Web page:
In any successful real estate team, a healthy team culture is usually a paramount factor in that success. We’ve talked about developing a great team culture previously, but of course a huge part of that is going to be the people who make up your team.
If the people you hire have values that don’t gel well with those you want for your team, then that could be described as a poor cultural fit. Conversely “cultural fit” means finding the right person for the right job, who fits in with the mission, values and overall culture of the company.
How do make sure you are recruiting those who will bring a good cultural fit to your team? We have a few thoughts here:
Cultural fit is not about having a team where everyone thinks the same way and has the same kind of background culturally. In fact, this has been an ongoing criticism of teams in Silicon Valley, investment banks and other workplaces who have prized “like minded” hires as being a good cultural fit.
Like minded is one thing, but what happens if everyone does think exactly the same way? What happens when “cultural fit” strays into criteria like “went to the same school as me,” “likes the same football team,” or “great to have drinks with after work”?
Lauren Rivera says that while hiring for cultural fit can make workplaces more productive and profitable, when those other factors, which are more about commonalities, come into the equation, it becomes a potentially dangerous concept.
Why? You run the risk of creating a homogenous team based on the snap judgements of someone thinking about who they’d rather hang out with. This is not good news for creating a successful team as research shows that diverse teams tend to perform better due to a tendency to process information more carefully.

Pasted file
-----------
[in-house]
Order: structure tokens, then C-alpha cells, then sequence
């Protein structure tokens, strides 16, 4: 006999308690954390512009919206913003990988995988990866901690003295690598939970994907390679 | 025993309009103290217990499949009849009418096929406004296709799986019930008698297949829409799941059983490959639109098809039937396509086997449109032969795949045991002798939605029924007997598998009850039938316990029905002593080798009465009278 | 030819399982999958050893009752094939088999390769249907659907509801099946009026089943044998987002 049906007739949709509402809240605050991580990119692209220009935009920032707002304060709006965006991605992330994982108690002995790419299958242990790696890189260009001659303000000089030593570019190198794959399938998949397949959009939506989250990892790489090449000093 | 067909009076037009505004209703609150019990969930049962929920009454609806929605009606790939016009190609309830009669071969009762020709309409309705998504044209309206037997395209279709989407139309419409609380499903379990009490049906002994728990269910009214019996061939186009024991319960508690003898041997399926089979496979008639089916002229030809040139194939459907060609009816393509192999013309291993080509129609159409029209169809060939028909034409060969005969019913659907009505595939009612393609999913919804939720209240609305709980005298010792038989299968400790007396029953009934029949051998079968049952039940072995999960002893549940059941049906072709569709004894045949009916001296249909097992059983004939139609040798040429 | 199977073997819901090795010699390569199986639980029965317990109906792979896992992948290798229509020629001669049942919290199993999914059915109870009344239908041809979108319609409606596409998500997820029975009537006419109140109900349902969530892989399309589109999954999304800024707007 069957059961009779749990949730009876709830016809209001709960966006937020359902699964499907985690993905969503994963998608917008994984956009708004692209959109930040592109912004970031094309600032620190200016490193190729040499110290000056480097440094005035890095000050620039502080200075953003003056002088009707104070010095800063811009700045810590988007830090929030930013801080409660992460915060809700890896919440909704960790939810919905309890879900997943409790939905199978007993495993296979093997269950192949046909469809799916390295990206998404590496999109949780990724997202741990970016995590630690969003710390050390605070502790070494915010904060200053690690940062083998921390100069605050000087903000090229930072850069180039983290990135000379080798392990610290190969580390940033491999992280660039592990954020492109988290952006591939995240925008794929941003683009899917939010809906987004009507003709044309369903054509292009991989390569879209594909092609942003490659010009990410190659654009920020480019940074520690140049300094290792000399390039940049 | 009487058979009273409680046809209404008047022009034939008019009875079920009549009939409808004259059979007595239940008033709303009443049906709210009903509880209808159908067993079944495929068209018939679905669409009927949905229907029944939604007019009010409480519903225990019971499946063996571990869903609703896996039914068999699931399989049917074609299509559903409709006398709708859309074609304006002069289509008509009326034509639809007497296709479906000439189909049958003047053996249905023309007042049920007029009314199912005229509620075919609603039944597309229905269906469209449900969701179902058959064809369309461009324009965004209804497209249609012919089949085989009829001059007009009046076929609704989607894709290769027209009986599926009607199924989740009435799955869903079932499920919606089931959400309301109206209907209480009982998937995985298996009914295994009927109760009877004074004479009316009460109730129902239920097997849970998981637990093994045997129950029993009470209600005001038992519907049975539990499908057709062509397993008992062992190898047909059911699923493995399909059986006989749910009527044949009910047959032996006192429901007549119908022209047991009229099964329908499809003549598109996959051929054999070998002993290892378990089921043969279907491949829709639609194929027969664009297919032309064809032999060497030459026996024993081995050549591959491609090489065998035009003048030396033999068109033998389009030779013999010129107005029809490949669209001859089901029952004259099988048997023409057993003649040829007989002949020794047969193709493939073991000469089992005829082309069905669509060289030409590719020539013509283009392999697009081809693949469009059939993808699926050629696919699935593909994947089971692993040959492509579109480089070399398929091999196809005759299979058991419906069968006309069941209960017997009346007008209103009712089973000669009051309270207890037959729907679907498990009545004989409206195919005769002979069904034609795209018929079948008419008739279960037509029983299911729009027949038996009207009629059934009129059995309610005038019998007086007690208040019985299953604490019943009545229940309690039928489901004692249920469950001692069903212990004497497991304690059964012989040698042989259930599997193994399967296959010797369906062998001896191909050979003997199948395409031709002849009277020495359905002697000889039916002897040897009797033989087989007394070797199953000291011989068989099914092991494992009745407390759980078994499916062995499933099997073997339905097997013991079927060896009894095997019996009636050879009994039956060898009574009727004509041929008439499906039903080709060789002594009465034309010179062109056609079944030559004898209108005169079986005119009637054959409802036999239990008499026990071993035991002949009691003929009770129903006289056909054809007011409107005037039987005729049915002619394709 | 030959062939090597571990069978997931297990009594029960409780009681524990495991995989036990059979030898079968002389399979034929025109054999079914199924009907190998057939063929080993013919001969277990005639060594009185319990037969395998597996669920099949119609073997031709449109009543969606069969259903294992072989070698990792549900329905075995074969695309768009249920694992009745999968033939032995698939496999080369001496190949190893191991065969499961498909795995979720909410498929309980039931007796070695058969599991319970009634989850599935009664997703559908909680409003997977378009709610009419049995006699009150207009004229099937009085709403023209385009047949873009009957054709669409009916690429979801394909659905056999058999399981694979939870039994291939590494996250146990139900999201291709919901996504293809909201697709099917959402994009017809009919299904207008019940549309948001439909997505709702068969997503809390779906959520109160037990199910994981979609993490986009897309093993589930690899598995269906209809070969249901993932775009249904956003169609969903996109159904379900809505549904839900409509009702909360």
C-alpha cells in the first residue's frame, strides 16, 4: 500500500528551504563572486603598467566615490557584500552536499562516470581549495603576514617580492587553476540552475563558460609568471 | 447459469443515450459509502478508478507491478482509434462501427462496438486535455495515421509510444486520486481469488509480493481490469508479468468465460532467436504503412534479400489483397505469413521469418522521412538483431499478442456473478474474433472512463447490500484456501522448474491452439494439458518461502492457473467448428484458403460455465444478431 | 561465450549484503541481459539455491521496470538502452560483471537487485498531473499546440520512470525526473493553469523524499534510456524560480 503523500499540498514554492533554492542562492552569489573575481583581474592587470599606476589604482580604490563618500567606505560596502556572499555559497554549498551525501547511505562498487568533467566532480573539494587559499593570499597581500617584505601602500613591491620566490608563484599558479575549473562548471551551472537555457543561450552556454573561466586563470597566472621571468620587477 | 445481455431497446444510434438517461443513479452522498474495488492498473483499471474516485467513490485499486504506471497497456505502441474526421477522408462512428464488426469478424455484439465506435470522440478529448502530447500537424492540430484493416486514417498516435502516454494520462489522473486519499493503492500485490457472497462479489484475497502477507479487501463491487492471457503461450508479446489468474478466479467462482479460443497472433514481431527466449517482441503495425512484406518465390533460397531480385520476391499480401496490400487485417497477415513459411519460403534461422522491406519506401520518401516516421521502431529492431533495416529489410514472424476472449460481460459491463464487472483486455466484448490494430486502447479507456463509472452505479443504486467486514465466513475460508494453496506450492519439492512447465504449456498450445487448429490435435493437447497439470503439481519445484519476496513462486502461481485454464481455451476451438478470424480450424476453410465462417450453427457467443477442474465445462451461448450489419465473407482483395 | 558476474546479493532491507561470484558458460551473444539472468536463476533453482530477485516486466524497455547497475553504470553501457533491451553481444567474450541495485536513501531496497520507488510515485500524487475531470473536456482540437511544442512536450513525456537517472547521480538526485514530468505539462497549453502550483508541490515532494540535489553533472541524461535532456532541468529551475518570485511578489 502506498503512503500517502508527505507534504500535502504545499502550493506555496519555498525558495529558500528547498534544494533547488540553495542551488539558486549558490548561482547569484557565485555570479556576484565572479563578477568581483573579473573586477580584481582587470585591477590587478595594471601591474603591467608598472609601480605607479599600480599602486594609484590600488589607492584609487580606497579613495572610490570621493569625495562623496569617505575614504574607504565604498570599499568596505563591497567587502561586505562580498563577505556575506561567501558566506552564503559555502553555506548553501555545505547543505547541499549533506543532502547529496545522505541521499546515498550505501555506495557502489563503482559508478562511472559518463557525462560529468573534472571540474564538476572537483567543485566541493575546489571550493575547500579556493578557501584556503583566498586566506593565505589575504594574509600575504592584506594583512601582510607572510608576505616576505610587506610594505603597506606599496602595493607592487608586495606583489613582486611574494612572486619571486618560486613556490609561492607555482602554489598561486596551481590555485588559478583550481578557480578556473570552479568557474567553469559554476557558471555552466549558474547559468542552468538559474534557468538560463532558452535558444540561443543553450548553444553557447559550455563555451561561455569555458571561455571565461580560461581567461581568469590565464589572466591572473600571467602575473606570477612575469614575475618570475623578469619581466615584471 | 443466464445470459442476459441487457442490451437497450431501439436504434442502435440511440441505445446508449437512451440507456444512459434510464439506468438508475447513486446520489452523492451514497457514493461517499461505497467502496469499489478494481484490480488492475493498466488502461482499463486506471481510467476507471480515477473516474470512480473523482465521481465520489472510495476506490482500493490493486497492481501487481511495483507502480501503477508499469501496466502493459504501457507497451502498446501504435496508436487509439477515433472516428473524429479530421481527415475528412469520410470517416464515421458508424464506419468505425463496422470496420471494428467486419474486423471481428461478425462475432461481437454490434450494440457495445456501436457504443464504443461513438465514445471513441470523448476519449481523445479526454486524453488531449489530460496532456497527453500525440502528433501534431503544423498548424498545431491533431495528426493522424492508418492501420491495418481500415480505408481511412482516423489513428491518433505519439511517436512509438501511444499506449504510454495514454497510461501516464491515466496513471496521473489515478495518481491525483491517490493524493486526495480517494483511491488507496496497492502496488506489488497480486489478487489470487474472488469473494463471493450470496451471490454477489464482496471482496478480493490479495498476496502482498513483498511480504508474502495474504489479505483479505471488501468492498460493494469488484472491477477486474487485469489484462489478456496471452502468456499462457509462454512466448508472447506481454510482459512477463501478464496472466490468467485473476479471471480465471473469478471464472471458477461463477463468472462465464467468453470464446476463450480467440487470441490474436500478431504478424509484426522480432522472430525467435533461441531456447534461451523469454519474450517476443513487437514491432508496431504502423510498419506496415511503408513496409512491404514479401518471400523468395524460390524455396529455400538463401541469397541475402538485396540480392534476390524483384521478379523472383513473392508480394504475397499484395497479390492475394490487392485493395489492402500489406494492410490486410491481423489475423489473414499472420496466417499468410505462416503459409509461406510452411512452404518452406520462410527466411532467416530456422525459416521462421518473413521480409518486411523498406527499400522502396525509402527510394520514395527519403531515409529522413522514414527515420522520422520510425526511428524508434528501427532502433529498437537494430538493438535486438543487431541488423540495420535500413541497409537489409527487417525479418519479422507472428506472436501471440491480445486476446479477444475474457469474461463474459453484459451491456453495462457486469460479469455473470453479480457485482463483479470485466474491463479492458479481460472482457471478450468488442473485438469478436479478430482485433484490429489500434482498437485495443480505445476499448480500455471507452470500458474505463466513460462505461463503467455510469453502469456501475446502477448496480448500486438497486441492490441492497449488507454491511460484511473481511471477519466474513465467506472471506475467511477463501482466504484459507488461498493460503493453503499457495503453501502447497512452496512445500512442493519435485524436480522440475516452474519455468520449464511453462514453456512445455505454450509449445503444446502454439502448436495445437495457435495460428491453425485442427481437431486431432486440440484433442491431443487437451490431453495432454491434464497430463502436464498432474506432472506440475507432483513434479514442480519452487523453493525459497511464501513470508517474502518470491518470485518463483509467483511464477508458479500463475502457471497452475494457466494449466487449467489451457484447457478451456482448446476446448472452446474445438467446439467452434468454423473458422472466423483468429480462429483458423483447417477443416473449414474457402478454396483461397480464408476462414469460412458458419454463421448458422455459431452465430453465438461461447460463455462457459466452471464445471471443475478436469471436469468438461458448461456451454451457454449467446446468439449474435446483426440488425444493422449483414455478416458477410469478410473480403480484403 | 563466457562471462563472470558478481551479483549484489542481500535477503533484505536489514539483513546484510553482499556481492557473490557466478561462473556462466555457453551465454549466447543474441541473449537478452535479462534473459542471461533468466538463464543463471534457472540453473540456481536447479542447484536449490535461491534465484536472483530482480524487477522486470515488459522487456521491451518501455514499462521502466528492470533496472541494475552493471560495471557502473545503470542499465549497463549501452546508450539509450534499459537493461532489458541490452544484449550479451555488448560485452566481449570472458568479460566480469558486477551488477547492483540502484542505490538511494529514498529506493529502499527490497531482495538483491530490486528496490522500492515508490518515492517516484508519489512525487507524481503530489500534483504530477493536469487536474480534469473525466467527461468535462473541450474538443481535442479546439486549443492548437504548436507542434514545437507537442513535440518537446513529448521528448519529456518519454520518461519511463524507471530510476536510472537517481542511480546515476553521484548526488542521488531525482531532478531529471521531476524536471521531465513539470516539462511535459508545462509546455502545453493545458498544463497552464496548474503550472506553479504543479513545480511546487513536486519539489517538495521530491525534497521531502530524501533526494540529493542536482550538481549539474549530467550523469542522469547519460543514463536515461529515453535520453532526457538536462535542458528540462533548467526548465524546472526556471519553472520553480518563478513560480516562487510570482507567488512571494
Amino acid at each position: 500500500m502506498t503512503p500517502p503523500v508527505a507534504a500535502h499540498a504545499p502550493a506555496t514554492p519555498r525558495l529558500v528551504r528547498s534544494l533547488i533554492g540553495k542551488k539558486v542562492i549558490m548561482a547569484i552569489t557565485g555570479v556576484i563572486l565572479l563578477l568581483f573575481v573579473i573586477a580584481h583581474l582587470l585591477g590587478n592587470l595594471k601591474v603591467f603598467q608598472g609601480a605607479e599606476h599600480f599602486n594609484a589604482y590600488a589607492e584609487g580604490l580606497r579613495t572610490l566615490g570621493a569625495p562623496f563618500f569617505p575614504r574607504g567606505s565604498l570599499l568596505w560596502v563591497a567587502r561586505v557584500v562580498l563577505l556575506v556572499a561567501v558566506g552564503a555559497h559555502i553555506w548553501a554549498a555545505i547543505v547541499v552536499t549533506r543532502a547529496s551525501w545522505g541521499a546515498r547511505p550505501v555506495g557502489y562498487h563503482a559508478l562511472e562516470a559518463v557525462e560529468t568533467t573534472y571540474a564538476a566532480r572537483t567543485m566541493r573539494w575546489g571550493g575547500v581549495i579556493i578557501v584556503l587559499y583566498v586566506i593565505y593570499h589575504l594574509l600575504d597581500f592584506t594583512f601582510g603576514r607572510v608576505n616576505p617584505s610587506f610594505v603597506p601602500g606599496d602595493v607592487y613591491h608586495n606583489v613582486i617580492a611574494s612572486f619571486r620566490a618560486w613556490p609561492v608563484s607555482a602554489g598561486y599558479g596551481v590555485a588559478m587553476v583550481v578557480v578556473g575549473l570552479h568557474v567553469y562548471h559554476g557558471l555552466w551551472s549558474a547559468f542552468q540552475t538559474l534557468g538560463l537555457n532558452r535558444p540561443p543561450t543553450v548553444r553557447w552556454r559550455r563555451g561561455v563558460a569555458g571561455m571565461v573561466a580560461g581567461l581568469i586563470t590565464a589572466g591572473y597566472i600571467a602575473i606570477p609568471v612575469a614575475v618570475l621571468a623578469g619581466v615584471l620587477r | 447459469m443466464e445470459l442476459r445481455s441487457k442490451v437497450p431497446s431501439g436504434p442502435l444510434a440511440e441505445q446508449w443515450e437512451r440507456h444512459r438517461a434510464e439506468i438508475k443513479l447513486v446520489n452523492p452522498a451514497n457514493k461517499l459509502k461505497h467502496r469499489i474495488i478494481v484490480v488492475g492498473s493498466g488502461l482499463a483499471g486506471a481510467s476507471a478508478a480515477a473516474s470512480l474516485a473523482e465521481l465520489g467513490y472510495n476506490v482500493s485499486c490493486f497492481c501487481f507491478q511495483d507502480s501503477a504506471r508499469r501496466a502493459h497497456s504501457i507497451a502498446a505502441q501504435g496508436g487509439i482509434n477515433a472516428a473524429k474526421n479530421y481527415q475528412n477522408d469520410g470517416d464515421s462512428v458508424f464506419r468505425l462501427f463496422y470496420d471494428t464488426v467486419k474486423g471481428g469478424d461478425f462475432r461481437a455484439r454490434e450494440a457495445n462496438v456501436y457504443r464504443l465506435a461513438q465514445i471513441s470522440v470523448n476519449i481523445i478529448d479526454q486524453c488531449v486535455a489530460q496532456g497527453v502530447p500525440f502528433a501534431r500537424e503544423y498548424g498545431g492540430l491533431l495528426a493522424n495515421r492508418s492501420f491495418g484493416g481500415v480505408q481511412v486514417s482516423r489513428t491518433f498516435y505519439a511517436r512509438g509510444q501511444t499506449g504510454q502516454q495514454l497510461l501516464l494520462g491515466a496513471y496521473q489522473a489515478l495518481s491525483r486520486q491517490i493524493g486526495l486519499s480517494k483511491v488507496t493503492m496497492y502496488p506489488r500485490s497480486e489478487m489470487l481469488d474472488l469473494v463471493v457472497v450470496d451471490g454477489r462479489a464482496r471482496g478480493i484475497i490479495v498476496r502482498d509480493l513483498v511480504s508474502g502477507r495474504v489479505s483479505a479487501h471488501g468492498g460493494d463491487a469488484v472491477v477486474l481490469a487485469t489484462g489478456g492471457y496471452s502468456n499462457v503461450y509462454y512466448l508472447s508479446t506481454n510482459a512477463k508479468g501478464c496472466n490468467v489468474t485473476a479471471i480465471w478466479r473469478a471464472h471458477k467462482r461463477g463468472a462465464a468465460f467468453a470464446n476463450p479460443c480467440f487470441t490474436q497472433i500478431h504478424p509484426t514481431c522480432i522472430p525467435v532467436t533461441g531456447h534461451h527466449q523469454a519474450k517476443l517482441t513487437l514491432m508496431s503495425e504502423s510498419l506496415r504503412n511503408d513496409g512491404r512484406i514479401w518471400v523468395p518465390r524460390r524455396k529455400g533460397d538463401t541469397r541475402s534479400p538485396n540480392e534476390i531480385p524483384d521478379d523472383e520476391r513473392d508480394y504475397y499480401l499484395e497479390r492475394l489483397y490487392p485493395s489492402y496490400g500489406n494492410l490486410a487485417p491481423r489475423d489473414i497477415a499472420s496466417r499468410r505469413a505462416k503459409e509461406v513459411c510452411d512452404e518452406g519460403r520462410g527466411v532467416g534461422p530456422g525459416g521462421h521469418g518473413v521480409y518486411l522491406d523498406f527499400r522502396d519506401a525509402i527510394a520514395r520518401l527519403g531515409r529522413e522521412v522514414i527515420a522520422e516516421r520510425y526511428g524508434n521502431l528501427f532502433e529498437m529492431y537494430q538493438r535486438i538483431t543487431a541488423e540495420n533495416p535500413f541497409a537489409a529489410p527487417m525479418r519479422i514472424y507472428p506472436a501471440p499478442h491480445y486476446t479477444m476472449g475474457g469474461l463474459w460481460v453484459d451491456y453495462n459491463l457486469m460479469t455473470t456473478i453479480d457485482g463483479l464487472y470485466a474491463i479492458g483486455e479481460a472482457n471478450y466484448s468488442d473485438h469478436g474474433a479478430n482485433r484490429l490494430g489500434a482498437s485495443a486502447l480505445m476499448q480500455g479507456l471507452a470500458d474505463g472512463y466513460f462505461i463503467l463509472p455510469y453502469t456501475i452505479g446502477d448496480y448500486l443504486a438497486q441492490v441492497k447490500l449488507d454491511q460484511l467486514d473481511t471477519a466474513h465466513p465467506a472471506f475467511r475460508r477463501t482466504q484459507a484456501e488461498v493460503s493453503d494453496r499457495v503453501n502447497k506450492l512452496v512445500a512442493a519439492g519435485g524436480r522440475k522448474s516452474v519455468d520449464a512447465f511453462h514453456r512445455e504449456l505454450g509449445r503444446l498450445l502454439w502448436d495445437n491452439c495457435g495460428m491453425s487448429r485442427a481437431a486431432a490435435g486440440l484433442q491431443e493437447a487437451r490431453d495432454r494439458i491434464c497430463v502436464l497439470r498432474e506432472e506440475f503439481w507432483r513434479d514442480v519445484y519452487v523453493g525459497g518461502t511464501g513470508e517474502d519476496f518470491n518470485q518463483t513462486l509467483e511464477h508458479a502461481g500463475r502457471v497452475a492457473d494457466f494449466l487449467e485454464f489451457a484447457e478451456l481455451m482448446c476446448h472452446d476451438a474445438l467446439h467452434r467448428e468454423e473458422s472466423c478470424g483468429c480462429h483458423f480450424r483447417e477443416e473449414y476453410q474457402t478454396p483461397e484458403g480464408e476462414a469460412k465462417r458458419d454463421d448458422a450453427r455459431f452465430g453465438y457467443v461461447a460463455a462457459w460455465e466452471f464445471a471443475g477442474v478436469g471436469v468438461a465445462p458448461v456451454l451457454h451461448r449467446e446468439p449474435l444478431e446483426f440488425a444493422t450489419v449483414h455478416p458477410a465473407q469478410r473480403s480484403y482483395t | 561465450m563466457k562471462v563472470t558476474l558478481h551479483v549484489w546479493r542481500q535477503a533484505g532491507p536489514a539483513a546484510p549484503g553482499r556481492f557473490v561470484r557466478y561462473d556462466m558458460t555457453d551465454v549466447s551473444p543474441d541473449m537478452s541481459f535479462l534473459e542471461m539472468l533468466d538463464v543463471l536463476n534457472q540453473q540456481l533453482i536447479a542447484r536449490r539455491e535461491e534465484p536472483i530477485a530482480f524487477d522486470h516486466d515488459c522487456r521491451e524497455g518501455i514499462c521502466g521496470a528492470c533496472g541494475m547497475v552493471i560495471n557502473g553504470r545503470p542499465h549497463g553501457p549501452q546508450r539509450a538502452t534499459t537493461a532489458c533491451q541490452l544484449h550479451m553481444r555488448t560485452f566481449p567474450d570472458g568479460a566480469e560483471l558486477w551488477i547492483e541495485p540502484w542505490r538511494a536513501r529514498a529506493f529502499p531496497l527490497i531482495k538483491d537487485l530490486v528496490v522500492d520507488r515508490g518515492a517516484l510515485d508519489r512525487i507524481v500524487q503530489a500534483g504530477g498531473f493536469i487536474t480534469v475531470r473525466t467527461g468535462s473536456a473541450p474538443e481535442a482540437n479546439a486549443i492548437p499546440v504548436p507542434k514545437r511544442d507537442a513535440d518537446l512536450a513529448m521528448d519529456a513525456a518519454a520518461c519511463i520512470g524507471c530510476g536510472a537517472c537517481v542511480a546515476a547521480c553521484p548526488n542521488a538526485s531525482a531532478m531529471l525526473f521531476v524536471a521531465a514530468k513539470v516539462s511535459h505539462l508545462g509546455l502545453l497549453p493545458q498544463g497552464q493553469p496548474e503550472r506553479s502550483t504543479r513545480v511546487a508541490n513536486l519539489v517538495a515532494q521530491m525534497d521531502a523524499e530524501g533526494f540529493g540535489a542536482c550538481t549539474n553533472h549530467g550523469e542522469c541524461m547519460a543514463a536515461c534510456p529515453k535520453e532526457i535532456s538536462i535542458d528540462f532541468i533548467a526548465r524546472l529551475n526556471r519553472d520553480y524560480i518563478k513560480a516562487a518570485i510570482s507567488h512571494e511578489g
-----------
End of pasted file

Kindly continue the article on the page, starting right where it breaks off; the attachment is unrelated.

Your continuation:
“Out of group” newcomers consistently lead to higher performance. Source: Kellogg Insight
The lesson? Cultural fit is important but don’t let it become “is the same as the rest of the team.”
[tweetthis]Cultural fit is important but don’t let it become “is the same as the rest of the team.”[/tweetthis]
So we’ve established that diversity is still an important factor when it comes to hiring for cultural fit, but how can you go about bringing the right people into your real estate team without falling into the homogenous trap?
Making the right hiring decisions is crucial, not only for having a successful team overall, but for saving your business the high costs of recruiting and training when those who are a poor fit inevitably turn over. Research shows that across the U.S.A., more than half of all job turnover tends to come from employees who have been with the company for less than 12 months.
Here’s how you can find the right mix of team members:
Always keep in mind the potential of the candidate to do the job well first. Does their work background and skills match up with what you need on the job? Keep that in mind if you’re inclined to bring them in because you like them personally. It’s not that liking them is never ok, it’s that you should prioritize skills and attitude first.